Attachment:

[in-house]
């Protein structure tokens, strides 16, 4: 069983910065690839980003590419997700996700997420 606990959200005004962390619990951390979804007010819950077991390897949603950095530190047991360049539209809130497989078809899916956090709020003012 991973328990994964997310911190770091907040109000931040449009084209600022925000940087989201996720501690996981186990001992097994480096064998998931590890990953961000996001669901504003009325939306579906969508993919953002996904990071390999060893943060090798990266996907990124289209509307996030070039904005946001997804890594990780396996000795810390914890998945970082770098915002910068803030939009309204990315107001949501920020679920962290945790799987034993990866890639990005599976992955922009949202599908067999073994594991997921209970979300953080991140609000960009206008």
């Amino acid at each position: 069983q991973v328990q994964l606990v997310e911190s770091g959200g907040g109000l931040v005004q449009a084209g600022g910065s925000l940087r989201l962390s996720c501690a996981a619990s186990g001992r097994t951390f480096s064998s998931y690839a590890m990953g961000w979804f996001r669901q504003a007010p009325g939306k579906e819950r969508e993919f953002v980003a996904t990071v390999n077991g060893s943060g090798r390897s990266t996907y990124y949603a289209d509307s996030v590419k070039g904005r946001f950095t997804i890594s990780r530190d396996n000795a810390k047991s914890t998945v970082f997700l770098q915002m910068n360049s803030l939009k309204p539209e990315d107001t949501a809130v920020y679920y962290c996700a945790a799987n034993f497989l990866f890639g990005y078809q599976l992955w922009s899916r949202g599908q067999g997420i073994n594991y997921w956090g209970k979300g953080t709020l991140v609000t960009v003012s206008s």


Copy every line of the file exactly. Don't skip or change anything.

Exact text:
[in-house]
């Protein structure tokens, strides 16, 4: 069983910065690839980003590419997700996700997420 606990959200005004962390619990951390979804007010819950077991390897949603950095530190047991360049539209809130497989078809899916956090709020003012 991973328990994964997310911190770091907040109000931040449009084209600022925000940087989201996720501690996981186990001992097994480096064998998931590890990953961000996001669901504003009325939306579906969508993919953002996904990071390999060893943060090798990266996907990124289209509307996030070039904005946001997804890594990780396996000795810390914890998945970082770098915002910068803030939009309204990315107001949501920020679920962290945790799987034993990866890639990005599976992955922009949202599908067999073994594991997921209970979300953080991140609000960009206008």
């Amino acid at each position: 069983q991973v328990q994964l606990v997310e911190s770091g959200g907040g109000l931040v005004q449009a084209g600022g910065s925000l940087r989201l962390s996720c501690a996981a619990s186990g001992r097994t951390f480096s064998s998931y690839a590890m990953g961000w979804f996001r669901q504003a007010p009325g939306k579906e819950r969508e993919f953002v980003a996904t990071v390999n077991g060893s943060g090798r390897s990266t996907y990124y949603a289209d509307s996030v590419k070039g904005r946001f950095t997804i890594s990780r530190d396996n000795a810390k047991s914890t998945v970082f997700l770098q915002m910068n360049s803030l939009k309204p539209e990315d107001t949501a809130v920020y679920y962290c996700a945790a799987n034993f497989l990866f890639g990005y078809q599976l992955w922009s899916r949202g599908q067999g997420i073994n594991y997921w956090g209970k979300g953080t709020l991140v609000t960009v003012s206008s």